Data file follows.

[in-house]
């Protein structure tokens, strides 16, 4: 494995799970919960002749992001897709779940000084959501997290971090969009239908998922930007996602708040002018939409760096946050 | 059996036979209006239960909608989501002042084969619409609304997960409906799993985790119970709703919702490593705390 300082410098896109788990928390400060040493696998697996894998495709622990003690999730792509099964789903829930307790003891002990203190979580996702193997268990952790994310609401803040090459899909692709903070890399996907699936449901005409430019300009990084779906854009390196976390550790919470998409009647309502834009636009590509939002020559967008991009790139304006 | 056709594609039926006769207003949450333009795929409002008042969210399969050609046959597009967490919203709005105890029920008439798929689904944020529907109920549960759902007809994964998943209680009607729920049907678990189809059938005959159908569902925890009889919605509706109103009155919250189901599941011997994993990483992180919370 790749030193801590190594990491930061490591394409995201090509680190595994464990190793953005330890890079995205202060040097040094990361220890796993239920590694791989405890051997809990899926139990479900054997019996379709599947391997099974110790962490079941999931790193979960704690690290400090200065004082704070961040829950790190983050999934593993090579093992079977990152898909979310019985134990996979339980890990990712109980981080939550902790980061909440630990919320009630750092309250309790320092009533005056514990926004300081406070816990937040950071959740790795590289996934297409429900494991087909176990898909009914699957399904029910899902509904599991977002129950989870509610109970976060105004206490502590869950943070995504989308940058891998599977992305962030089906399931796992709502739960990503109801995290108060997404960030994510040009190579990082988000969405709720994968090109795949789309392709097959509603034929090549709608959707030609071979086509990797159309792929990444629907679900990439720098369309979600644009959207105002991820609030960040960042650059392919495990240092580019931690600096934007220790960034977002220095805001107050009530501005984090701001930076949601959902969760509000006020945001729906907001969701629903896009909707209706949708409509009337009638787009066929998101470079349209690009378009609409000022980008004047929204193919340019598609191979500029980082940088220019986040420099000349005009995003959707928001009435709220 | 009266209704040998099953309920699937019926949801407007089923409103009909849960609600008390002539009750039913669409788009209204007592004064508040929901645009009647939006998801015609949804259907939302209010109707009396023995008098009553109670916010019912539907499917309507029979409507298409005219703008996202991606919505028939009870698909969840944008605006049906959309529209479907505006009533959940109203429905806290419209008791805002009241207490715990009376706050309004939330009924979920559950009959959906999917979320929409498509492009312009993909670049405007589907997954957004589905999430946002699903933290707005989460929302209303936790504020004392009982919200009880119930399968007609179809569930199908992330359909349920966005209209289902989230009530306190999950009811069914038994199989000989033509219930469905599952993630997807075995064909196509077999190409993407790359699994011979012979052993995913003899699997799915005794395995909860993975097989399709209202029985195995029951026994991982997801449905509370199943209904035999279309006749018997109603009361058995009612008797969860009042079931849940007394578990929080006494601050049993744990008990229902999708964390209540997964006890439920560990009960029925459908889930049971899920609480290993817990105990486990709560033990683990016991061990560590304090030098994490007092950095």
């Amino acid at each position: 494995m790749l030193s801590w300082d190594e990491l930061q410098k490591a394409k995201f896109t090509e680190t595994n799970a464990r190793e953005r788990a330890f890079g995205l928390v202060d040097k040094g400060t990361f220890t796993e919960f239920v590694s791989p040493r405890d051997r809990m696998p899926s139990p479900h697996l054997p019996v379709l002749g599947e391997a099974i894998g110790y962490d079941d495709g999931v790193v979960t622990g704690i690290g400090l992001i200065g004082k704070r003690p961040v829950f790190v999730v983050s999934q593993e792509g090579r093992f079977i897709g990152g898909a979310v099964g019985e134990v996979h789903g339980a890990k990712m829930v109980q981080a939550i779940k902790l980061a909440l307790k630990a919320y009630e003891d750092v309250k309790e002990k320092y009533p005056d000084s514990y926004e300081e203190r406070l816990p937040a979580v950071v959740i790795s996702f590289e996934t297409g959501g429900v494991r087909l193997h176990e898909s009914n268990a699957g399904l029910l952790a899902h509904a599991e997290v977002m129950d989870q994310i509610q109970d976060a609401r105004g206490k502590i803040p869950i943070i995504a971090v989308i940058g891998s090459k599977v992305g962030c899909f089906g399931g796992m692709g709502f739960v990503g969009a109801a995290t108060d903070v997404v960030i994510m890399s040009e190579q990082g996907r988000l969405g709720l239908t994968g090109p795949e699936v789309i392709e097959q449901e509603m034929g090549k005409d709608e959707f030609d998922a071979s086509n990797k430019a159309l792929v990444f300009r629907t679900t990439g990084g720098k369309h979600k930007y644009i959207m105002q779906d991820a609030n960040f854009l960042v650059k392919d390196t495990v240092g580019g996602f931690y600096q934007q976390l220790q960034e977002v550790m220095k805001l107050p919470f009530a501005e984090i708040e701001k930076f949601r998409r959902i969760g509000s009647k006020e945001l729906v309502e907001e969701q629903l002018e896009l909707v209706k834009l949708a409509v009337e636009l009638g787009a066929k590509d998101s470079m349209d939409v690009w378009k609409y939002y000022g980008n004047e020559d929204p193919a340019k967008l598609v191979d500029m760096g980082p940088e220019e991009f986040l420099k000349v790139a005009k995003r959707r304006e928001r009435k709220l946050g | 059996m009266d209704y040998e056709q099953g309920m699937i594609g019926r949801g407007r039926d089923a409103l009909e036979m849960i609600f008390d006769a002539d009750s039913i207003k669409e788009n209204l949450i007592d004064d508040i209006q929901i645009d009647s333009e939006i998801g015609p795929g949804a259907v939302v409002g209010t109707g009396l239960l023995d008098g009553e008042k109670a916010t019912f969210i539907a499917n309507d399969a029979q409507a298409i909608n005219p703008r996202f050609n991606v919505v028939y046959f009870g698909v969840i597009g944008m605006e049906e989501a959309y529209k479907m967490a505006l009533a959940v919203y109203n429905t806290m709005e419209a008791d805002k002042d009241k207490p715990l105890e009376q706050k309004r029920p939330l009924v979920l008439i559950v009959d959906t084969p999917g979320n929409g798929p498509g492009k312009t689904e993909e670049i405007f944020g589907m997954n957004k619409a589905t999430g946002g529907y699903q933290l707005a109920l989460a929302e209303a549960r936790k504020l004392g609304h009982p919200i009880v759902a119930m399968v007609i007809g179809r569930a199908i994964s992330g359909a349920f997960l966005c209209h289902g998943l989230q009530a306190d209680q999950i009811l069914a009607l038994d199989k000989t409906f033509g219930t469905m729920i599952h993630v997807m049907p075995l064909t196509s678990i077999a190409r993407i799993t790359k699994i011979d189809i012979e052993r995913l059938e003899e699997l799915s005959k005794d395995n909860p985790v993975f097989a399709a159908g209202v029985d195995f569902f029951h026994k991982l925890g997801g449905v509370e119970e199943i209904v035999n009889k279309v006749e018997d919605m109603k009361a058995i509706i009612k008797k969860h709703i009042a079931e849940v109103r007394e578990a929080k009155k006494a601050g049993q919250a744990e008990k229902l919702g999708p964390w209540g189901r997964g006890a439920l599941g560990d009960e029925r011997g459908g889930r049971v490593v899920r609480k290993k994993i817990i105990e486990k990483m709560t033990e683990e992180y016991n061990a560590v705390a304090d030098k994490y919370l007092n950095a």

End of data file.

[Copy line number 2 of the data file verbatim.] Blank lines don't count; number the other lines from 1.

């Protein structure tokens, strides 16, 4: 494995799970919960002749992001897709779940000084959501997290971090969009239908998922930007996602708040002018939409760096946050 | 059996036979209006239960909608989501002042084969619409609304997960409906799993985790119970709703919702490593705390 300082410098896109788990928390400060040493696998697996894998495709622990003690999730792509099964789903829930307790003891002990203190979580996702193997268990952790994310609401803040090459899909692709903070890399996907699936449901005409430019300009990084779906854009390196976390550790919470998409009647309502834009636009590509939002020559967008991009790139304006 | 056709594609039926006769207003949450333009795929409002008042969210399969050609046959597009967490919203709005105890029920008439798929689904944020529907109920549960759902007809994964998943209680009607729920049907678990189809059938005959159908569902925890009889919605509706109103009155919250189901599941011997994993990483992180919370 790749030193801590190594990491930061490591394409995201090509680190595994464990190793953005330890890079995205202060040097040094990361220890796993239920590694791989405890051997809990899926139990479900054997019996379709599947391997099974110790962490079941999931790193979960704690690290400090200065004082704070961040829950790190983050999934593993090579093992079977990152898909979310019985134990996979339980890990990712109980981080939550902790980061909440630990919320009630750092309250309790320092009533005056514990926004300081406070816990937040950071959740790795590289996934297409429900494991087909176990898909009914699957399904029910899902509904599991977002129950989870509610109970976060105004206490502590869950943070995504989308940058891998599977992305962030089906399931796992709502739960990503109801995290108060997404960030994510040009190579990082988000969405709720994968090109795949789309392709097959509603034929090549709608959707030609071979086509990797159309792929990444629907679900990439720098369309979600644009959207105002991820609030960040960042650059392919495990240092580019931690600096934007220790960034977002220095805001107050009530501005984090701001930076949601959902969760509000006020945001729906907001969701629903896009909707209706949708409509009337009638787009066929998101470079349209690009378009609409000022980008004047929204193919340019598609191979500029980082940088220019986040420099000349005009995003959707928001009435709220 | 009266209704040998099953309920699937019926949801407007089923409103009909849960609600008390002539009750039913669409788009209204007592004064508040929901645009009647939006998801015609949804259907939302209010109707009396023995008098009553109670916010019912539907499917309507029979409507298409005219703008996202991606919505028939009870698909969840944008605006049906959309529209479907505006009533959940109203429905806290419209008791805002009241207490715990009376706050309004939330009924979920559950009959959906999917979320929409498509492009312009993909670049405007589907997954957004589905999430946002699903933290707005989460929302209303936790504020004392009982919200009880119930399968007609179809569930199908992330359909349920966005209209289902989230009530306190999950009811069914038994199989000989033509219930469905599952993630997807075995064909196509077999190409993407790359699994011979012979052993995913003899699997799915005794395995909860993975097989399709209202029985195995029951026994991982997801449905509370199943209904035999279309006749018997109603009361058995009612008797969860009042079931849940007394578990929080006494601050049993744990008990229902999708964390209540997964006890439920560990009960029925459908889930049971899920609480290993817990105990486990709560033990683990016991061990560590304090030098994490007092950095």